In the Prospectus the school is described as "situate in a most beautiful and salubrious part of the country, on the south-westerly side of, and about half a mile from, Sheffield". The school premises comprised a Boarding House and a School Building. The former was on Ecclesall Road, with the School Building set further back behind it, and these buildings, or parts of them, are still in existence and now form part of the 'Collegiate Site', itself a part of Sheffield City Polytechnic. The cricket ground was between the Boarding House and the School Building.
Just before Collegiate's fiftieth anniversary dinner in 1931 H. B. Willey who was a founder member, wrote to various of his contemporaries to try and get their recollections of how the club was started. From his notes, and the letters which he received, it would appear that a meeting of old-boys was called in 1881 by C. D. Leng and R. J. Nicholson, with Dr. Harry Lockwood as Secretary, and held in Big School in the School Building. Some 12 to 18 attended the meeting, including W. Leng, W. F. Rodgers, H. B. Willey, J. C. Walker, C. K. Baker, A. Foster, J. H. Marsdin, F. T. Bradbury, T. G. Sorby and C. Howarth.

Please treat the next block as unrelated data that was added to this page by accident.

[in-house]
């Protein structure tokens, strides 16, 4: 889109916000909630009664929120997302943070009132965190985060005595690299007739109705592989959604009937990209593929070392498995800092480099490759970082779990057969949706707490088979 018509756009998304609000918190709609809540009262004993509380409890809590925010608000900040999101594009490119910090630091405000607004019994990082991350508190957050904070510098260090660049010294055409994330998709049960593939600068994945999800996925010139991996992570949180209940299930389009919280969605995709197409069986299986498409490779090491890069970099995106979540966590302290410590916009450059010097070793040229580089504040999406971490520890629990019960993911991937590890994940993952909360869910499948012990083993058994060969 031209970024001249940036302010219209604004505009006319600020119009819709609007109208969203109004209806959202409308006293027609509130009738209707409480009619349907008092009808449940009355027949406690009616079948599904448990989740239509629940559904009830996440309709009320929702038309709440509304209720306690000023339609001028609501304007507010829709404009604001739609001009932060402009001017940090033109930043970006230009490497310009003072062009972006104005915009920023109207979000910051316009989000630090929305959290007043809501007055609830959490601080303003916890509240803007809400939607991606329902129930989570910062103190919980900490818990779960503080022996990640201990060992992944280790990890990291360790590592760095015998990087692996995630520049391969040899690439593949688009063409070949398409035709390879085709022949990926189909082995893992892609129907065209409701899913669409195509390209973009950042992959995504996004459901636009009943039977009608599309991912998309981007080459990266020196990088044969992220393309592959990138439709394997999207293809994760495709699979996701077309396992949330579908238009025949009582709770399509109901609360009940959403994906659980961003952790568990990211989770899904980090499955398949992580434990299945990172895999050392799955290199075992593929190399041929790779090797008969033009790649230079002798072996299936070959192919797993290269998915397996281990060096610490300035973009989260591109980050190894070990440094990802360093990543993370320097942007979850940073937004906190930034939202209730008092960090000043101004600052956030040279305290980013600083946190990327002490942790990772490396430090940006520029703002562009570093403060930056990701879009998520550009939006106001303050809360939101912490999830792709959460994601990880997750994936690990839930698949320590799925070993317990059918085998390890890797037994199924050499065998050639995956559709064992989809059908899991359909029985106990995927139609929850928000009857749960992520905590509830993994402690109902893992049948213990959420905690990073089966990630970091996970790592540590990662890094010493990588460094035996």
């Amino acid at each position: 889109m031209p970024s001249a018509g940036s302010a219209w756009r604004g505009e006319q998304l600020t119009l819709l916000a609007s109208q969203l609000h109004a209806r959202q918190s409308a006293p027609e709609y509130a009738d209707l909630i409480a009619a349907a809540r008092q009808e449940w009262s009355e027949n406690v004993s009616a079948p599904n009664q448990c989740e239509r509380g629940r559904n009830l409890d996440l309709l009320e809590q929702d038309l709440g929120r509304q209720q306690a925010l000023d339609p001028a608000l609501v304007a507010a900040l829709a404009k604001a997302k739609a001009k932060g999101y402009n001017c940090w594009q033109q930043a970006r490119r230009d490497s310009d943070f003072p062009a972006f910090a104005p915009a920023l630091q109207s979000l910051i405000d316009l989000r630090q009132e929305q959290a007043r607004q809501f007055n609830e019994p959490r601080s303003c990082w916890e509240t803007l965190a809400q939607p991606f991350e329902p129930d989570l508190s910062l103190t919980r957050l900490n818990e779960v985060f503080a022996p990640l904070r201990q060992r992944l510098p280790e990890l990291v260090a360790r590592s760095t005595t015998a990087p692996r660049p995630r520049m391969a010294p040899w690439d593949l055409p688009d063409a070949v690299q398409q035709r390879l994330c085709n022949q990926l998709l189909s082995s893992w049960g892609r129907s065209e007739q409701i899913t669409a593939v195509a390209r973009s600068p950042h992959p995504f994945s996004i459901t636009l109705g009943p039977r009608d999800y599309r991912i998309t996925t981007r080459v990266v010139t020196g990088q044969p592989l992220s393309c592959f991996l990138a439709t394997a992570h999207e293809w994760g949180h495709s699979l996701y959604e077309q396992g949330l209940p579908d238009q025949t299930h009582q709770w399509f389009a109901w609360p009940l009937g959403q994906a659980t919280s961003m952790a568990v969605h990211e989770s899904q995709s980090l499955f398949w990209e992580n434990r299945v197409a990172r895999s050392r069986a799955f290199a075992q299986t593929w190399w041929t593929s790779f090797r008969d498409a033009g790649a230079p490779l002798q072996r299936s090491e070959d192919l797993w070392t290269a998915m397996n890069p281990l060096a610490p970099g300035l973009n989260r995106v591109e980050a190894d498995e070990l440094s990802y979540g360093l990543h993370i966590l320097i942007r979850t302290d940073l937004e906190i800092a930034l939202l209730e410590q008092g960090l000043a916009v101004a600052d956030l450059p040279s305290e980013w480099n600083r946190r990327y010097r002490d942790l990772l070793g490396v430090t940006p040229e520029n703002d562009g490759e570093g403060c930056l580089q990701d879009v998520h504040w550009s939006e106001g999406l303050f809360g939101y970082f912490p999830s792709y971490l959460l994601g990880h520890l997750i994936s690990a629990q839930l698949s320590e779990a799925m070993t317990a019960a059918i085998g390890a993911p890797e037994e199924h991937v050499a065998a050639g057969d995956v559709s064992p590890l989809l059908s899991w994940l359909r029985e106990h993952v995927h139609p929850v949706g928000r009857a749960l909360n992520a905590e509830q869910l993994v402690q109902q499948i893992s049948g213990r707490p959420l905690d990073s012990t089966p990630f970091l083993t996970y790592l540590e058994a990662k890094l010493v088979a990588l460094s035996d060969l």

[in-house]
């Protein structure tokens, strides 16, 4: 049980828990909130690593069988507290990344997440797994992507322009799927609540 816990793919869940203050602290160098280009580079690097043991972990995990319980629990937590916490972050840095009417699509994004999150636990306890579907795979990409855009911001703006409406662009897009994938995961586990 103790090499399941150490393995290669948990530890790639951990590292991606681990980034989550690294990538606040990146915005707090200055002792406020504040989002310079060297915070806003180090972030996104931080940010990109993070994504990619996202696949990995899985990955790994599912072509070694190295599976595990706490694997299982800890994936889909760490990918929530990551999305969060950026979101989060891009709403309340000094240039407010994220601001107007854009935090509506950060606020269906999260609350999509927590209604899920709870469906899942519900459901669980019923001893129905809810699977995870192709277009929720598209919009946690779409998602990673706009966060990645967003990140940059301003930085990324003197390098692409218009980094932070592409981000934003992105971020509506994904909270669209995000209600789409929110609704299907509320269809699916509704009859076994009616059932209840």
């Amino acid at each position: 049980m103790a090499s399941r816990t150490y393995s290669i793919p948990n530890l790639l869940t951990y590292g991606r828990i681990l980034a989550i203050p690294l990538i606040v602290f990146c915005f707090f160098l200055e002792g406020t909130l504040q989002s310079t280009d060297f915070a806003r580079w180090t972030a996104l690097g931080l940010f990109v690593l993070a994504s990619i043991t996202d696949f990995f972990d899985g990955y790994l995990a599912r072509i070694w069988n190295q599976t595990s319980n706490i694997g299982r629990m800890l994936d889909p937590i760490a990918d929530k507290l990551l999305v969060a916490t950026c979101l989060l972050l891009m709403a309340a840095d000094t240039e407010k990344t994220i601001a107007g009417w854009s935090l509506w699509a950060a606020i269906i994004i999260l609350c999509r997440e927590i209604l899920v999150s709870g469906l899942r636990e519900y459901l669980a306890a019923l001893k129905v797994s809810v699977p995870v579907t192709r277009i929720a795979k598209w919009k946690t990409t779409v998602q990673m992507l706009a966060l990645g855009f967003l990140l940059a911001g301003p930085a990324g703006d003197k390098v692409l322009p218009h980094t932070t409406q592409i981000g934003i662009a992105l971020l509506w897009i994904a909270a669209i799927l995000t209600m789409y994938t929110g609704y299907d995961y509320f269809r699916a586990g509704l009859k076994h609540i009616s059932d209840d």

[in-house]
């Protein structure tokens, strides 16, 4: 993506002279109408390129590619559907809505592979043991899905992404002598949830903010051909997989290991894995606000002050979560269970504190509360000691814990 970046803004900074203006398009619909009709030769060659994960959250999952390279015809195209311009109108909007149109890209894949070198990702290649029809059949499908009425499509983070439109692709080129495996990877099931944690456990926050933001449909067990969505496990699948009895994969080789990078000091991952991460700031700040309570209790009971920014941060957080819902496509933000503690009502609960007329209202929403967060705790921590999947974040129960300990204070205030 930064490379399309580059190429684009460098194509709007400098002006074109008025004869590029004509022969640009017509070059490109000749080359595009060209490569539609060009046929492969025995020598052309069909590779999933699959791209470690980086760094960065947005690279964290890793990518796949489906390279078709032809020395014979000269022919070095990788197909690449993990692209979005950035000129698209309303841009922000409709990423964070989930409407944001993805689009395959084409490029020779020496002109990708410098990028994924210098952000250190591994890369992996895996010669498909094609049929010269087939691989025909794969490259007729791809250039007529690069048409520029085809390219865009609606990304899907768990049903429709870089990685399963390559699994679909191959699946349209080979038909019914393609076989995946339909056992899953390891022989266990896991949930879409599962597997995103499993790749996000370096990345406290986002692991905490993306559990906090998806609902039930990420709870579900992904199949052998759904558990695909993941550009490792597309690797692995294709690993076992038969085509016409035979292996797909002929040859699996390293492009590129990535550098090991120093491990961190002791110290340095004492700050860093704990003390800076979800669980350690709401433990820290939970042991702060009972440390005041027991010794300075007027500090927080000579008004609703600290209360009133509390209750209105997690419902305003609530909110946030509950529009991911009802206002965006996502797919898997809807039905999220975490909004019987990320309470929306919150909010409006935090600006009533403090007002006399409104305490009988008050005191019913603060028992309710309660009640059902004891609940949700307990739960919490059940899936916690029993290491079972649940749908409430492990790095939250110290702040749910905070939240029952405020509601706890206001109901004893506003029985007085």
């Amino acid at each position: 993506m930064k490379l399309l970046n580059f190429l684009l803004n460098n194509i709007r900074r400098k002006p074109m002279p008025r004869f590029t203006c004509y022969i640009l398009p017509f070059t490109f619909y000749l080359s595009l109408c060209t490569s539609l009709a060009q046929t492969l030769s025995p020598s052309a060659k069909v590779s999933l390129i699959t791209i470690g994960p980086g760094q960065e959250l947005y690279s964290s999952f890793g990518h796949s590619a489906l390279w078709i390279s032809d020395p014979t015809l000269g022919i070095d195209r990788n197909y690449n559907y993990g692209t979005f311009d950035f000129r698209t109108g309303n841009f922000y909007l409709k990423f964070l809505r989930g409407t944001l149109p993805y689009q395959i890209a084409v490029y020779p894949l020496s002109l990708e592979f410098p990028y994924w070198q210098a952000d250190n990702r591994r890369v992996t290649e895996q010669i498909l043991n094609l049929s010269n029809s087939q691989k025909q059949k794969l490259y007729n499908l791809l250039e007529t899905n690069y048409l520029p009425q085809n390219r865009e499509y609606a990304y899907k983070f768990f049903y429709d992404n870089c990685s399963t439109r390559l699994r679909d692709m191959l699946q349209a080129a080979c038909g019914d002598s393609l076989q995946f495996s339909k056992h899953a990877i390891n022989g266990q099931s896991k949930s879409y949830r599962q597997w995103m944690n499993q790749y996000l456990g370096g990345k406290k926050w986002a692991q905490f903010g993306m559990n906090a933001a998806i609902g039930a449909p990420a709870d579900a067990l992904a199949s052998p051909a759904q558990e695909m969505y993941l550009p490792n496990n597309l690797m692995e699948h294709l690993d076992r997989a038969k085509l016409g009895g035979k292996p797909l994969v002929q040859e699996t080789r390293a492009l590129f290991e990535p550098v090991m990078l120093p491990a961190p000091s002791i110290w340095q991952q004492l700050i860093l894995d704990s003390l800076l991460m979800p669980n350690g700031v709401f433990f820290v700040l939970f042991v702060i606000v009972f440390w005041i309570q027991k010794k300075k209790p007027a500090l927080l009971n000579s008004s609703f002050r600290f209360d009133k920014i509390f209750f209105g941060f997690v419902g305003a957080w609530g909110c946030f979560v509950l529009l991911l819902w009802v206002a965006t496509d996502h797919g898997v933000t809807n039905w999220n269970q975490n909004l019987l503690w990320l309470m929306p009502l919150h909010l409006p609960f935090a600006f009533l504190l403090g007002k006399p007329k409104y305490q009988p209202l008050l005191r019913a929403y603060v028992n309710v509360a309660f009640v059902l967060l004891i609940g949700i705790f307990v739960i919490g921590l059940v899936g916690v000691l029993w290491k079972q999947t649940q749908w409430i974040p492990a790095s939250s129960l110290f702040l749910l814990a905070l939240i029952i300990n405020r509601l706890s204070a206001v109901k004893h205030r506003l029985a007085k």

The purpose of the meeting was to try and get more and better cricket and football for the old-boys. J. H. Marsdin, who died in 1956, aged 93, recalled that "it was agreed that six or seven old-boys should play for the Club and the rest to be made up with present school boys. This would apply to cricket and football. The old-boys to have use of the ground after 6 p.m. for practice and pay subs of 5/- each for cricket and football".
There is little detailed information available about cricket at the school before 1881, because, though there had been a school paper, 'The Collegiate Magazine', published in the early years, this was only a literary paper and had lapsed for a long time when a new magazine, 'The Collegian', was started in 1881.